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Greek Revival Blocks (1830s-1860s)

The earliest photographs of Vermont are likely to contain commercial blocks in the Greek Revival style, as it was in fashion during the advent of photography. During the mid-19th century, commercial blocks gradually became larger and changed shape. Early Greek Revival buildings maintained the gently sloping eaves front roof of the Federal style but boasted rectangular granite or wood lintels over the six-over-six windows.

Around the 1840s, the gable-front building became popular. Greek Revival commercial blocks became gable-front buildings with cornice returns or full pediment roods, ranging from small 1 1/2 story structures to larger two or three story structures. Large multi-paned storefront windows opened into the street level storefronts, and Classical details. including pilasters, columns, and entablatures, graced the entryways.

Note the sloping, eaves-front roof in the center building of the image below. The building is still fairly modest, but the rectangular lintels are prominent.

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Greek Revival: Image courtesy of the University of Vermont Landscape Change Program and the Vermont State Archives

The images below exemplify the gable-front Greek Revival style. Note the full pediment in the image on the left. Note the cornice returns and corner pilasters in the image on the right. And notice the small massing, the cornice returns, and round gable window in the next image down.

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Greek Revival: Image courtesy of the University of Vermont Landscape Change Program and the Vermont Historical Society. Image courtesy of the University of Vermont Landscape Change Program and Highland Lodge.

Greek Revival

Greek Revival: Image courtesy of Elizabeth André

By the 1860s commercial blocks were becoming larger and more elaborate. The 1860s to 1870s was a period of economic growth for many Vermont towns, and the nation as a whole was moving toward more exuberant forms of architectural expression. Three, four, and five story commercial buildings are being constructed. Larger windows, often two-over-two sashes, open into the façades, which are textured with Classical details. Brick pilasters often rise between windows and at corners, and the cornice line is often adorned with brick dentils or a full brick entablature.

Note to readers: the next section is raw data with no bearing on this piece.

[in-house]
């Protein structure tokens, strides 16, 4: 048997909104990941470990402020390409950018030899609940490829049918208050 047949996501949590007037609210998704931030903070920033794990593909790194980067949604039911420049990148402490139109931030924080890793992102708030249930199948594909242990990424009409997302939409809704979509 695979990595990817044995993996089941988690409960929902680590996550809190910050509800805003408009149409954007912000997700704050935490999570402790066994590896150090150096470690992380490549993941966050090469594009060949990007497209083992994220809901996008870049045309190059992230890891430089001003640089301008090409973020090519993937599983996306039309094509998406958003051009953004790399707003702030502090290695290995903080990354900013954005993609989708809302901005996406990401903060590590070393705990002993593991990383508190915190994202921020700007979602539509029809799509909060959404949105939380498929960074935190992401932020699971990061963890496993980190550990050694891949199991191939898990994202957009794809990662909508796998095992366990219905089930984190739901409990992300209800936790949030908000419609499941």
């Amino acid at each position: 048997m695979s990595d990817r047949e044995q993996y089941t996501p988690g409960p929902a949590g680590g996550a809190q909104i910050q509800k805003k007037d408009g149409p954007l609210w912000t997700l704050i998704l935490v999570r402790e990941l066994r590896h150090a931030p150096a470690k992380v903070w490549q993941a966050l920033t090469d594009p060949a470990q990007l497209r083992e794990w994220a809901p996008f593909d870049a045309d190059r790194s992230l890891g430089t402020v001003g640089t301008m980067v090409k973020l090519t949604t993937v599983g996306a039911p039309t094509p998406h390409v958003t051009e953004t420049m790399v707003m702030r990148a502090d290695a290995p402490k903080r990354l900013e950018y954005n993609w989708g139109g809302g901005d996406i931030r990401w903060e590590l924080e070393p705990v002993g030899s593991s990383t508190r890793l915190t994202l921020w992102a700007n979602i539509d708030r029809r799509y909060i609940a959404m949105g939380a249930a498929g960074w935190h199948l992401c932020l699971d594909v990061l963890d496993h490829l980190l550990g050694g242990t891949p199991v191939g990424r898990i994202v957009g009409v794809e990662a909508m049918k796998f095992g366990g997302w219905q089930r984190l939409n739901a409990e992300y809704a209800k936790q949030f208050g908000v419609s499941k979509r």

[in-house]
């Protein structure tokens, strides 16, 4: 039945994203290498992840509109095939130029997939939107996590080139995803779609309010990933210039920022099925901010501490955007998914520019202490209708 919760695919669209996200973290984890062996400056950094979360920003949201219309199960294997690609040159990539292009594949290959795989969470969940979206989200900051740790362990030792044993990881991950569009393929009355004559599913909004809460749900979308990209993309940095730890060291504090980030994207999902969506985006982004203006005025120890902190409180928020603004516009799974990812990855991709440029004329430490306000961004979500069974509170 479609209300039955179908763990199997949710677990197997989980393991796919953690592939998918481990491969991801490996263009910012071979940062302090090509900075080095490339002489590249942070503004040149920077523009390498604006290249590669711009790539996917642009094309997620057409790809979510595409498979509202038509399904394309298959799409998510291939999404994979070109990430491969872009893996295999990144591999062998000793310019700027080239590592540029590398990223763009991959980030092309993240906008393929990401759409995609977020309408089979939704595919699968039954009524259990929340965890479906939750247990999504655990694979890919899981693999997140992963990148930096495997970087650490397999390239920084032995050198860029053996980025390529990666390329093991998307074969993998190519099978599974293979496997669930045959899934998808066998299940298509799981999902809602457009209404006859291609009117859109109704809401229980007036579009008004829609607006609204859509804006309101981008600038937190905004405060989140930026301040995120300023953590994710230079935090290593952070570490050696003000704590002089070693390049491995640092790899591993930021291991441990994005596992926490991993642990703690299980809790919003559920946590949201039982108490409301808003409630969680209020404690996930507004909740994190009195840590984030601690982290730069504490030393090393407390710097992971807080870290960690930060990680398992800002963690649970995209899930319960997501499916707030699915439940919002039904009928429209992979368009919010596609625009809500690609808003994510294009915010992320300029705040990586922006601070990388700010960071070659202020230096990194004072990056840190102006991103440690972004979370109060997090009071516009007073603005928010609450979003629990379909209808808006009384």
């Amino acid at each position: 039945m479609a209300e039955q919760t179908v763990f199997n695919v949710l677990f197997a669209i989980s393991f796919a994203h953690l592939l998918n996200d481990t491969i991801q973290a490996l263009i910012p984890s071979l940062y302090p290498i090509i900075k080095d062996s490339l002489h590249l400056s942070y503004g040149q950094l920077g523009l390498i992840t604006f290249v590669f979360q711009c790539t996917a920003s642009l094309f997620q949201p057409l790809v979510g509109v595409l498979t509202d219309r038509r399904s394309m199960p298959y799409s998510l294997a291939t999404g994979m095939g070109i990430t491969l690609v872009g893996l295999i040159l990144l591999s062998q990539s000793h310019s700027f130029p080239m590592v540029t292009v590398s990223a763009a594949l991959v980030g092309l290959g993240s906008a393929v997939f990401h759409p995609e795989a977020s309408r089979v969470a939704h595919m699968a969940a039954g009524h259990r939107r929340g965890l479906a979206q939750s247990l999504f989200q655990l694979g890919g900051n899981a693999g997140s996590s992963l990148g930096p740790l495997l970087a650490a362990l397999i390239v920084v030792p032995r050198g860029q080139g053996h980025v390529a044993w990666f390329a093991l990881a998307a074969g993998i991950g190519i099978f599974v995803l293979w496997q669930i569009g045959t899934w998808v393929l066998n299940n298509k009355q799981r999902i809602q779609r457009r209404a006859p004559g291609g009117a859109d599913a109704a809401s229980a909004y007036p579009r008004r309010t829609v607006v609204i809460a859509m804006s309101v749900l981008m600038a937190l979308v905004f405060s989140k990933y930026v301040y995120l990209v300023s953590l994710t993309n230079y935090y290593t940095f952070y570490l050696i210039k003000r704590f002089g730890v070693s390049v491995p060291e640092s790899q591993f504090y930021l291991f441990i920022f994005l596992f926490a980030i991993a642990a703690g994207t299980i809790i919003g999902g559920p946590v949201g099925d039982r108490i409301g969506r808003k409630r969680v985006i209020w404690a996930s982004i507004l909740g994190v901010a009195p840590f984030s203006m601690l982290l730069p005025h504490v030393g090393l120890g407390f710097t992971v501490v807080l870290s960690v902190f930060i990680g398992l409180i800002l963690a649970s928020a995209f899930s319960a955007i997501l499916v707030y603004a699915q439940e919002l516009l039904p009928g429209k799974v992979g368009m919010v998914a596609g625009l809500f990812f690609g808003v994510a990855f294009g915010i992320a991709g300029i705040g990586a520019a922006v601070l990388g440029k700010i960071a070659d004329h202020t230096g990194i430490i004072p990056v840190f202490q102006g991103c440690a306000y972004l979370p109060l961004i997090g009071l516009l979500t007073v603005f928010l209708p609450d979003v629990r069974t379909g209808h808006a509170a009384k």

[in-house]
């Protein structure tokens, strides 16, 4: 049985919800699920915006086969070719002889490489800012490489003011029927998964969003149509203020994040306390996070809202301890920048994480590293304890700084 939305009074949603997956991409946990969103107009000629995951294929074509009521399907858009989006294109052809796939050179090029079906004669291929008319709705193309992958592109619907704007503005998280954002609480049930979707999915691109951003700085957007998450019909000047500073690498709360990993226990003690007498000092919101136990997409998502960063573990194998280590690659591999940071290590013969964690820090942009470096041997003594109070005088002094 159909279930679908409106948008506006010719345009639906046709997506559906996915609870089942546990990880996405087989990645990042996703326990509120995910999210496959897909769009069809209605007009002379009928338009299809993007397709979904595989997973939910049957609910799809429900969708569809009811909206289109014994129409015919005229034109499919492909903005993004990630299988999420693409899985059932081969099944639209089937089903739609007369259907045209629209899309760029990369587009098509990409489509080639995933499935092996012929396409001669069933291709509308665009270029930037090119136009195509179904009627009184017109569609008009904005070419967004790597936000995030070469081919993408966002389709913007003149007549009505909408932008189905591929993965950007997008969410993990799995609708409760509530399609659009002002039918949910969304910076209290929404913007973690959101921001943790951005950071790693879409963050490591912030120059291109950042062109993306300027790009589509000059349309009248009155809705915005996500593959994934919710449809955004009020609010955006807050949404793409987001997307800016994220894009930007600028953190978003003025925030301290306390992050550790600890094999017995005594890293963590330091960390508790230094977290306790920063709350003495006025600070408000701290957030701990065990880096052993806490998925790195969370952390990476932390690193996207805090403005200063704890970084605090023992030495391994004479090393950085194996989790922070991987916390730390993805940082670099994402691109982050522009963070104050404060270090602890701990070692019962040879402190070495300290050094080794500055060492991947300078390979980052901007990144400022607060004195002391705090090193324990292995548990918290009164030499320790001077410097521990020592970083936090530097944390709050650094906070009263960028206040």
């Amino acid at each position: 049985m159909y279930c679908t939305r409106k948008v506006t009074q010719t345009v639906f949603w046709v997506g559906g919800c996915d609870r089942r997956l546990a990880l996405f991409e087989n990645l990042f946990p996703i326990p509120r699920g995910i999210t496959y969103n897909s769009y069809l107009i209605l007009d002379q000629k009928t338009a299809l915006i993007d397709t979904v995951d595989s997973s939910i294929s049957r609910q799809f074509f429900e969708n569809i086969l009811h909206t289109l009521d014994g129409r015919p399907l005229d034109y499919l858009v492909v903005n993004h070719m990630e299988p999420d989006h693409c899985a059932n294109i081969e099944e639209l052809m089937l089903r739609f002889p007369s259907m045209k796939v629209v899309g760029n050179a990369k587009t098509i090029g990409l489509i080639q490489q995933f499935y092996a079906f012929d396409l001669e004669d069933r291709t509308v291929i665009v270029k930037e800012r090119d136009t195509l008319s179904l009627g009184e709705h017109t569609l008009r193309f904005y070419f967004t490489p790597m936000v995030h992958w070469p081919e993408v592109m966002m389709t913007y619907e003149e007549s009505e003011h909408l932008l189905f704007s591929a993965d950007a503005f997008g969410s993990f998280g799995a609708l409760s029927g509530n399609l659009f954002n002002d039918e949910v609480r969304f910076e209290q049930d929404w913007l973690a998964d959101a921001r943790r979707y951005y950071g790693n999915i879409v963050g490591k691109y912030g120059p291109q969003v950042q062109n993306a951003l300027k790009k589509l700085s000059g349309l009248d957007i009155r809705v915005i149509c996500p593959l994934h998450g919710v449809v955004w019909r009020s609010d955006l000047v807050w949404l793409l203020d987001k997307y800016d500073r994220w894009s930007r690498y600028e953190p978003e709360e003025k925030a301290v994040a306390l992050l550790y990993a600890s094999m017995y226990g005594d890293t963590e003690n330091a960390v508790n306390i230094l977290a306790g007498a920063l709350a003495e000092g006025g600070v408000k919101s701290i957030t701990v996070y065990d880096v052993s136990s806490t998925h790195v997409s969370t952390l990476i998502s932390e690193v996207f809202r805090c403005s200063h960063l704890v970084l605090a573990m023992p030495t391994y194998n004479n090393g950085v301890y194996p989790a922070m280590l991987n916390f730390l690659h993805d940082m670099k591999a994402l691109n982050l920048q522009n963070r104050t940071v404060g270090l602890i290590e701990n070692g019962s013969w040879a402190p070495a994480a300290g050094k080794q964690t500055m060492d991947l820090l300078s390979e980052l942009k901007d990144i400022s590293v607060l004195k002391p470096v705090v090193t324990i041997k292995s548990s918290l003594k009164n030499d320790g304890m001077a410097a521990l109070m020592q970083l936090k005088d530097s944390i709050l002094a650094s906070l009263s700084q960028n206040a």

Note in the image on the left, the flat brick pilaster rising to a simple brick entablature. Note in the image on the right, the enriched cornice line and rectangular lintels.

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Greek Revival: Image courtesy of Elizabeth André. Image courtesy of the University of Vermont Landscape Change Program and the Vermont State Archives

Eventually, during the late 1860s, the Greek Revival style transitioned into the Italianate style. Known for its decorative brackets and elaborate window moldings, the Italianate style influenced the late Greek Revival. Cornice brackets or window moldings may appear on otherwise Greek Revival façades.

Notice the rectangular lintels of the Greek Revival style and decorative brackets of the Italianate style in the image on the left, and the Greek Revival lintels with Italianate brackets and round arch windows in the image on the right.

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Greek Revival: Image courtesy of the University of Vermont Landscape Change Program and the Vermont Historical Society. Image courtesy of Elizabeth André.

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